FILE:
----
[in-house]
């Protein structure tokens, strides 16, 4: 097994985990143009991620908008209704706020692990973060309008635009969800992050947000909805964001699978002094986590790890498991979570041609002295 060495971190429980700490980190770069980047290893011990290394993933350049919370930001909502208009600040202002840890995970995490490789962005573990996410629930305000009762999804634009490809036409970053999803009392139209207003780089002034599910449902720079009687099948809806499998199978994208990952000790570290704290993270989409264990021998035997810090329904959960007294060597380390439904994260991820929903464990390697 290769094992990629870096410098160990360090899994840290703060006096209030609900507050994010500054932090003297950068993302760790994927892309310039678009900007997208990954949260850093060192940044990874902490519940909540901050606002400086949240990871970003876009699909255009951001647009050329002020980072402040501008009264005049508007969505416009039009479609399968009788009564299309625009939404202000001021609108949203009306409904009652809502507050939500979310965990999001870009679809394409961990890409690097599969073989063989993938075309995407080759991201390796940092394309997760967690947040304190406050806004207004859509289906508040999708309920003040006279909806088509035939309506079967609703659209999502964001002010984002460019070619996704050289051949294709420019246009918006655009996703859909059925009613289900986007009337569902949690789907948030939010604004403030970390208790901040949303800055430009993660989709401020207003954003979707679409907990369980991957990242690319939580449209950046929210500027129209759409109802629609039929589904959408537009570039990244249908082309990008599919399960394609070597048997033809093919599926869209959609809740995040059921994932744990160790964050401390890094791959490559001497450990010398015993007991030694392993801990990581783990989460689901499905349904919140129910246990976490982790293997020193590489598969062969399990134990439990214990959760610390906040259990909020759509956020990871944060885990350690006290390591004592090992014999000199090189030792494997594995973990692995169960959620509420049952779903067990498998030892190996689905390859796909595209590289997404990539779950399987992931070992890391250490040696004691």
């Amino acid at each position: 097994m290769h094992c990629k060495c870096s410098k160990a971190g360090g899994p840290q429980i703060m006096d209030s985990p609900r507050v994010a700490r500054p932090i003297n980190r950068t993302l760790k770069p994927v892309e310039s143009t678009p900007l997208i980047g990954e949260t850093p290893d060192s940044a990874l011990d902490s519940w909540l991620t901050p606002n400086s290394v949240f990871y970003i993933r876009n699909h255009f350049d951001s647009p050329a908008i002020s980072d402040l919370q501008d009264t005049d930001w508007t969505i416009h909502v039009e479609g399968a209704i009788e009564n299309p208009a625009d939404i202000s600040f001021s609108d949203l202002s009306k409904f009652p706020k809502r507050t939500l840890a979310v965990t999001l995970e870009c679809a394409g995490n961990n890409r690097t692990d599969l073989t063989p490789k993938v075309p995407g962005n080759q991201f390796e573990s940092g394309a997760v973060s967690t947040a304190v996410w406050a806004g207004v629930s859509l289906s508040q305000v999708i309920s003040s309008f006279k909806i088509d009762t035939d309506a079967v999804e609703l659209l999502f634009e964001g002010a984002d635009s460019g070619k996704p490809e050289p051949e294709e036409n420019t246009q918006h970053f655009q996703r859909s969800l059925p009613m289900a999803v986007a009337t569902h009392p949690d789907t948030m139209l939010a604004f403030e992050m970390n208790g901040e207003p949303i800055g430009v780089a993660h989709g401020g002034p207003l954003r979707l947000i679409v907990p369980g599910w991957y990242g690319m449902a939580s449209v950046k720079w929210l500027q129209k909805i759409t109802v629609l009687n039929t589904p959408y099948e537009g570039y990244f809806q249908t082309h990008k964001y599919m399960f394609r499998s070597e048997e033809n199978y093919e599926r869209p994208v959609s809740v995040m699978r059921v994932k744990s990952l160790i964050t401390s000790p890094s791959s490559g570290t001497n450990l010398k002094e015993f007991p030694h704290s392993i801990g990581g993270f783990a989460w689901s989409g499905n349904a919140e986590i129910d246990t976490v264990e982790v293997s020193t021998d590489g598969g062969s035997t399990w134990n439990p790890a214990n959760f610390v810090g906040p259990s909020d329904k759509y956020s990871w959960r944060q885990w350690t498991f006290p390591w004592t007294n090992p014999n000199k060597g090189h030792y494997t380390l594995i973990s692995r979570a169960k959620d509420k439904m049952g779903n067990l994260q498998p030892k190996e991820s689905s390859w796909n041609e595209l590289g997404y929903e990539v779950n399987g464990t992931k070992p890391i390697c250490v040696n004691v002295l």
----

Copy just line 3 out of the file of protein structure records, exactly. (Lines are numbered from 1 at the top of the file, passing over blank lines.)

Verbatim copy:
């Amino acid at each position: 097994m290769h094992c990629k060495c870096s410098k160990a971190g360090g899994p840290q429980i703060m006096d209030s985990p609900r507050v994010a700490r500054p932090i003297n980190r950068t993302l760790k770069p994927v892309e310039s143009t678009p900007l997208i980047g990954e949260t850093p290893d060192s940044a990874l011990d902490s519940w909540l991620t901050p606002n400086s290394v949240f990871y970003i993933r876009n699909h255009f350049d951001s647009p050329a908008i002020s980072d402040l919370q501008d009264t005049d930001w508007t969505i416009h909502v039009e479609g399968a209704i009788e009564n299309p208009a625009d939404i202000s600040f001021s609108d949203l202002s009306k409904f009652p706020k809502r507050t939500l840890a979310v965990t999001l995970e870009c679809a394409g995490n961990n890409r690097t692990d599969l073989t063989p490789k993938v075309p995407g962005n080759q991201f390796e573990s940092g394309a997760v973060s967690t947040a304190v996410w406050a806004g207004v629930s859509l289906s508040q305000v999708i309920s003040s309008f006279k909806i088509d009762t035939d309506a079967v999804e609703l659209l999502f634009e964001g002010a984002d635009s460019g070619k996704p490809e050289p051949e294709e036409n420019t246009q918006h970053f655009q996703r859909s969800l059925p009613m289900a999803v986007a009337t569902h009392p949690d789907t948030m139209l939010a604004f403030e992050m970390n208790g901040e207003p949303i800055g430009v780089a993660h989709g401020g002034p207003l954003r979707l947000i679409v907990p369980g599910w991957y990242g690319m449902a939580s449209v950046k720079w929210l500027q129209k909805i759409t109802v629609l009687n039929t589904p959408y099948e537009g570039y990244f809806q249908t082309h990008k964001y599919m399960f394609r499998s070597e048997e033809n199978y093919e599926r869209p994208v959609s809740v995040m699978r059921v994932k744990s990952l160790i964050t401390s000790p890094s791959s490559g570290t001497n450990l010398k002094e015993f007991p030694h704290s392993i801990g990581g993270f783990a989460w689901s989409g499905n349904a919140e986590i129910d246990t976490v264990e982790v293997s020193t021998d590489g598969g062969s035997t399990w134990n439990p790890a214990n959760f610390v810090g906040p259990s909020d329904k759509y956020s990871w959960r944060q885990w350690t498991f006290p390591w004592t007294n090992p014999n000199k060597g090189h030792y494997t380390l594995i973990s692995r979570a169960k959620d509420k439904m049952g779903n067990l994260q498998p030892k190996e991820s689905s390859w796909n041609e595209l590289g997404y929903e990539v779950n399987g464990t992931k070992p890391i390697c250490v040696n004691v002295l």